New Stuxnet clues suggest sabotage of Iran's uranium enrichment program

Symantec says Stuxnet worm monkeys with electrical motor controls, like those used by gas centrifuges to enrich uranium

By , Computerworld |  Security, Stuxnet

Researchers have uncovered new clues that the Stuxnet worm may have been created to sabotage Iranian attempts to turn uranium into atomic bomb-grade fuel.

According to Eric Chien, one of three Symantec researchers who have dug into Stuxnet, the worm targets industrial systems that control very high speed electrical motors, such as those used to spin gas centrifuges, one of the ways uranium can be enriched into fissionable material.

[ See also: More Evidence Stuxnet Was Aimed at Iran ]

One expert called Symantec's discovery "very interesting indeed."

Chien reported Symantec's new findings in a blog post last Friday and in a revised paper first published in September.

Stuxnet, considered by many security researchers to be the most sophisticated malware ever , targeted Windows PCs that managed large-scale industrial-control systems in manufacturing and utility companies. Those control systems, called SCADA, for "supervisory control and data acquisition," operate everything from power plants and factory machinery to oil pipelines and military installations.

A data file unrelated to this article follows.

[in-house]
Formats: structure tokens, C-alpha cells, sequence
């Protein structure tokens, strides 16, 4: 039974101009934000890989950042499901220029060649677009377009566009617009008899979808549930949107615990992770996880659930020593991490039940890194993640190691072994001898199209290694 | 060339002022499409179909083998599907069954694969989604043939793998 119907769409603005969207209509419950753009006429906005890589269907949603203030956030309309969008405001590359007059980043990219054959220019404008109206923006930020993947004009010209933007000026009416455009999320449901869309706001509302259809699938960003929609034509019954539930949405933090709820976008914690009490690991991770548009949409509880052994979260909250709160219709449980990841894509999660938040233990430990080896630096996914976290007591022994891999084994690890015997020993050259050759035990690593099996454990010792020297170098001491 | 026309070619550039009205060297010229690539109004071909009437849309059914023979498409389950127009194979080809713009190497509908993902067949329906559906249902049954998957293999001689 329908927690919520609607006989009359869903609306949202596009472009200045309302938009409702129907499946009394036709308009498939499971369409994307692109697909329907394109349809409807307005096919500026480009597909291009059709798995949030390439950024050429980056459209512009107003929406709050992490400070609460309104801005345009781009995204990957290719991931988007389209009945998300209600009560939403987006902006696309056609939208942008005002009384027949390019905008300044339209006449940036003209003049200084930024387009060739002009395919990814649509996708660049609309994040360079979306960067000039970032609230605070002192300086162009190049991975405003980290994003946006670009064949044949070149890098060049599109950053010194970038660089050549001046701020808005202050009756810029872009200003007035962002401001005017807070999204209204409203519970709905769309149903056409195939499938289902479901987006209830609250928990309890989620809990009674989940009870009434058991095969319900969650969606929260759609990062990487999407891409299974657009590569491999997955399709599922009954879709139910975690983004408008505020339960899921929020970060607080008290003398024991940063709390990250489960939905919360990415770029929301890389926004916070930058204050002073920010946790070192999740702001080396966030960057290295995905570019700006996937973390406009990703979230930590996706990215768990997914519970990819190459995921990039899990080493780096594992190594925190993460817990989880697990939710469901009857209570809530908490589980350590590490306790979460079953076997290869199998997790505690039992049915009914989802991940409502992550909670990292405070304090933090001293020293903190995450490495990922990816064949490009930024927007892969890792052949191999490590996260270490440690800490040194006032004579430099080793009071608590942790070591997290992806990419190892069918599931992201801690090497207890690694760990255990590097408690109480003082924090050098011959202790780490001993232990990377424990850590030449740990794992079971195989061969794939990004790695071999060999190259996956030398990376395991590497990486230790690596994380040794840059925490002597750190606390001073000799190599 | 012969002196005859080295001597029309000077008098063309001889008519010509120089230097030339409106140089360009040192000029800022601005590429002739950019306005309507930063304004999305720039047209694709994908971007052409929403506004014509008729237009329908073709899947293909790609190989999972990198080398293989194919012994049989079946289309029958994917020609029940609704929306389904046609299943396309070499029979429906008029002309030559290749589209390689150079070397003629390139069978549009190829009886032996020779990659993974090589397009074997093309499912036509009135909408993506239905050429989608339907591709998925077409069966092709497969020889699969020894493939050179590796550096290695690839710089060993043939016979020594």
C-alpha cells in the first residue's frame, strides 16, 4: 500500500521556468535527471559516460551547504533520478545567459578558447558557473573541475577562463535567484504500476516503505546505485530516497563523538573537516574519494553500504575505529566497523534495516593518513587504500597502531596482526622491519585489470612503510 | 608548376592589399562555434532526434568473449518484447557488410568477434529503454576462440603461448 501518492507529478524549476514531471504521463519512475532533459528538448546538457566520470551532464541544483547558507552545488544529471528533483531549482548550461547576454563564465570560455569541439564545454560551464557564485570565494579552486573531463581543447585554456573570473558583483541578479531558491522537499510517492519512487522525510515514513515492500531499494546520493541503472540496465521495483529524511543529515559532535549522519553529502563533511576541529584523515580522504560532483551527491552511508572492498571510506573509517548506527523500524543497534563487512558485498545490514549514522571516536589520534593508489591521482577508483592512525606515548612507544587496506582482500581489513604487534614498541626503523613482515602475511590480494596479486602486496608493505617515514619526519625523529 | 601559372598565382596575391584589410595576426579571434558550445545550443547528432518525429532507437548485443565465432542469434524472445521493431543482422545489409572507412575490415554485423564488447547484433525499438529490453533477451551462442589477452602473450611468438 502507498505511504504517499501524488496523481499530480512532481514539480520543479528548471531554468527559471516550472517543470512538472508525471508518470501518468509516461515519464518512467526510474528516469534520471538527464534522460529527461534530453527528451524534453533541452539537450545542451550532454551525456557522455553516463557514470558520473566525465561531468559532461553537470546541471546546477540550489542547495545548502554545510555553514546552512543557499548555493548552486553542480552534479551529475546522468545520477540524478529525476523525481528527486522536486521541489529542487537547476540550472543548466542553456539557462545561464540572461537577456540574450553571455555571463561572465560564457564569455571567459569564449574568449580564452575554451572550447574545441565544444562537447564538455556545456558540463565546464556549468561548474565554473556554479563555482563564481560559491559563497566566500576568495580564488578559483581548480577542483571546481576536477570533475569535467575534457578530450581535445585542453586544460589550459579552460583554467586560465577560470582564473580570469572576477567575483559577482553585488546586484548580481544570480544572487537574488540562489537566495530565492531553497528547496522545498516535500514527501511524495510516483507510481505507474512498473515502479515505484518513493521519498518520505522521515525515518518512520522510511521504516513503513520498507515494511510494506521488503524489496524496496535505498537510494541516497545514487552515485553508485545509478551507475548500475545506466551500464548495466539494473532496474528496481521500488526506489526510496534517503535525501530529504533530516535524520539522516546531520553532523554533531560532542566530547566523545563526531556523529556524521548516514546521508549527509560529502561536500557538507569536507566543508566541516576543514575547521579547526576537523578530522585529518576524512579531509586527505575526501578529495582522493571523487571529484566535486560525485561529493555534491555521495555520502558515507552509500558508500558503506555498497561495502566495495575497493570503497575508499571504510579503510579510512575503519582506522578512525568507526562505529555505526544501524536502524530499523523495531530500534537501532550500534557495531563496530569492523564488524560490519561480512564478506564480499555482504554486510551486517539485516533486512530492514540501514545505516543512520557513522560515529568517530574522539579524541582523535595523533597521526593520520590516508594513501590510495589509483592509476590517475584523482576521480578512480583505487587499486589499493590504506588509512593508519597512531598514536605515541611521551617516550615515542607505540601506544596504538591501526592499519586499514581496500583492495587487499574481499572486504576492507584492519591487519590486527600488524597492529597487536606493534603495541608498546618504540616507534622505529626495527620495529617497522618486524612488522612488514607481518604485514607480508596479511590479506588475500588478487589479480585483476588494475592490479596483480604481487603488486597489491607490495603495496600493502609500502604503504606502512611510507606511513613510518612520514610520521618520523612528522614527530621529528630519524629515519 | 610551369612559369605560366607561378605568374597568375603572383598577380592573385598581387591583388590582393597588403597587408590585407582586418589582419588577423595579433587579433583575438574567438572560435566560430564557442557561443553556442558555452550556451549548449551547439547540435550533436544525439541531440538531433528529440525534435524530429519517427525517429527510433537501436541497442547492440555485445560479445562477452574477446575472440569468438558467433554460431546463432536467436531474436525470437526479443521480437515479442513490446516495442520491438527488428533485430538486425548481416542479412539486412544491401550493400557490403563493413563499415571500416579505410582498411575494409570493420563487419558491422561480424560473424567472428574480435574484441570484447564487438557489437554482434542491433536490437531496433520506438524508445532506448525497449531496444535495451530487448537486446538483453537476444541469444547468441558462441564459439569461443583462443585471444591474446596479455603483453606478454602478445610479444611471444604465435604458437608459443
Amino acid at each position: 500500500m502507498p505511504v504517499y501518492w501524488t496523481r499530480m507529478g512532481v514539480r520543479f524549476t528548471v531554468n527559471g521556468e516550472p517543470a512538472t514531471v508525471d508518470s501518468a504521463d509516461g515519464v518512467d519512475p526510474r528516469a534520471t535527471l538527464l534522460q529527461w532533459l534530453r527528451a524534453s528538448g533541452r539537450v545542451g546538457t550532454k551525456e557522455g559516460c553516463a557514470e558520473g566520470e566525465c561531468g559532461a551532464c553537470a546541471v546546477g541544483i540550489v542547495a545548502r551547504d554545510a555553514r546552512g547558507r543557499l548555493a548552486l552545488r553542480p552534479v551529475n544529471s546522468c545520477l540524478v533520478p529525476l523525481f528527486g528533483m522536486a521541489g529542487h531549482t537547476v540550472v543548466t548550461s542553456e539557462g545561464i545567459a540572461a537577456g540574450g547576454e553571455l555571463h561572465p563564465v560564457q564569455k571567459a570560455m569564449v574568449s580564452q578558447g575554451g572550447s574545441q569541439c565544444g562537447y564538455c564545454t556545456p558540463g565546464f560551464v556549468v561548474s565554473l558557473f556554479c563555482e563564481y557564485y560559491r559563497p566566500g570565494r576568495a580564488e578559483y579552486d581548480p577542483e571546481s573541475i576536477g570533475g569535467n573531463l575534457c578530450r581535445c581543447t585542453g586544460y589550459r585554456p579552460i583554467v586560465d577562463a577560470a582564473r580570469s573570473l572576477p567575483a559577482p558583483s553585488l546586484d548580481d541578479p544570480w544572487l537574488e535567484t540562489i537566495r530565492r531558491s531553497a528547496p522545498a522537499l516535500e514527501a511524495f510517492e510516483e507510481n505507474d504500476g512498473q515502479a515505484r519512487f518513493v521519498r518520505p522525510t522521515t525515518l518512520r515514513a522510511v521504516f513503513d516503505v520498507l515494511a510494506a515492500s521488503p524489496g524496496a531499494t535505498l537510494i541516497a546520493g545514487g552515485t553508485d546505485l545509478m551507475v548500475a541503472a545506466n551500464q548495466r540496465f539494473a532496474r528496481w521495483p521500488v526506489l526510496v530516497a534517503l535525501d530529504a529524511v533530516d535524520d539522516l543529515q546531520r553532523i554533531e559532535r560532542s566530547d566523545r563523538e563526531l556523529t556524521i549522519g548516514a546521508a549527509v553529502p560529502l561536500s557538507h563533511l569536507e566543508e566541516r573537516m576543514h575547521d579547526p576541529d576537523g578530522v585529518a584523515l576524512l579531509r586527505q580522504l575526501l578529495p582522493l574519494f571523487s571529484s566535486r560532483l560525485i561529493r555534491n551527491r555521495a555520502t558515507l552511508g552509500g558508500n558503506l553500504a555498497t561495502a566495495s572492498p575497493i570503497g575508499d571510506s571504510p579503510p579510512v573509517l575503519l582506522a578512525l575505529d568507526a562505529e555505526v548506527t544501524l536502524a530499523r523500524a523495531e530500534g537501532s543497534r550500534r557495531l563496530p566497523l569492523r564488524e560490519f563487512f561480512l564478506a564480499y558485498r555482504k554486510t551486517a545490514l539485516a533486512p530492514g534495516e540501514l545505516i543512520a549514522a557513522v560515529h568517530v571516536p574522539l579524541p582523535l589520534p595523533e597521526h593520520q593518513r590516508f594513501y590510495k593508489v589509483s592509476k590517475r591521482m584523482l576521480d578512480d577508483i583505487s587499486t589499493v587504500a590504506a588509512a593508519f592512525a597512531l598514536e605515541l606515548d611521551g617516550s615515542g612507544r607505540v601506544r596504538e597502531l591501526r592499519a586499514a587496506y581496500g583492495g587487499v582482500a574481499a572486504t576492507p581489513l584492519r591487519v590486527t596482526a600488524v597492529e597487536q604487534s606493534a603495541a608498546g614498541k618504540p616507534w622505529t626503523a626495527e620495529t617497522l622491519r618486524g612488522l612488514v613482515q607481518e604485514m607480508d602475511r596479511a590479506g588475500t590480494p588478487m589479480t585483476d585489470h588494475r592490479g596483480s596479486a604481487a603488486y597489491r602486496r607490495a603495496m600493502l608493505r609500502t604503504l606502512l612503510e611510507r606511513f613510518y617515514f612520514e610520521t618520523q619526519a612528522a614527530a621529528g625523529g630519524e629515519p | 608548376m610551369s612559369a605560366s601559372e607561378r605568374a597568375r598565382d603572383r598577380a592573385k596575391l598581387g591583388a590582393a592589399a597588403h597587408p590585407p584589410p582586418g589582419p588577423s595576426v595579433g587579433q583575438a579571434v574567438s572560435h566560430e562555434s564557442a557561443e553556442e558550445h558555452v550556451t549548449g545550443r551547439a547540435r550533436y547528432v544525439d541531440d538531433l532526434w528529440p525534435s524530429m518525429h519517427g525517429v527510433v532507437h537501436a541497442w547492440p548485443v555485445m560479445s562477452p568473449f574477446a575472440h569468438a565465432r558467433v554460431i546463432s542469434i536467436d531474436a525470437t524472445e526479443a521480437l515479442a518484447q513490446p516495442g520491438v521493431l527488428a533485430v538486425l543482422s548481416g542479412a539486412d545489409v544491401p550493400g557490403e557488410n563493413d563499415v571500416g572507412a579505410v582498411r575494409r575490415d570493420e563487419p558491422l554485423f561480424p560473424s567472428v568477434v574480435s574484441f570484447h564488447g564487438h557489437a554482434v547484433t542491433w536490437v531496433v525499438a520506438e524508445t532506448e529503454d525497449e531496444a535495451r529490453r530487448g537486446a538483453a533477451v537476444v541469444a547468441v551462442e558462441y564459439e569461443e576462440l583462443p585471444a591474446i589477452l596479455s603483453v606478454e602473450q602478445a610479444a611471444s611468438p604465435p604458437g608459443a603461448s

Since the worm was first detected in June, researchers have come to believe that it was crafted by a state-sponsored team of programmers, and designed to cripple Iran's nuclear program.

In September, Iran officials confirmed that Stuxnet infected 30,000 PCs in the country, but have denied that the worm had caused any significant damage or infiltrated the SCADA systems at the Bushehr nuclear reactor.

Symantec's latest analysis indicates that the reactor was not the target. Instead, Stuxnet aimed to disrupt uranium enrichment efforts.

Stuxnet looks for devices called "frequency converter drives" connected to a SCADA system, said Chien. Such drives take electrical current from a power grid, then change the output to a much higher frequency, typically 600 Hz or higher.


Originally published on Computerworld |  Click here to read the original story.
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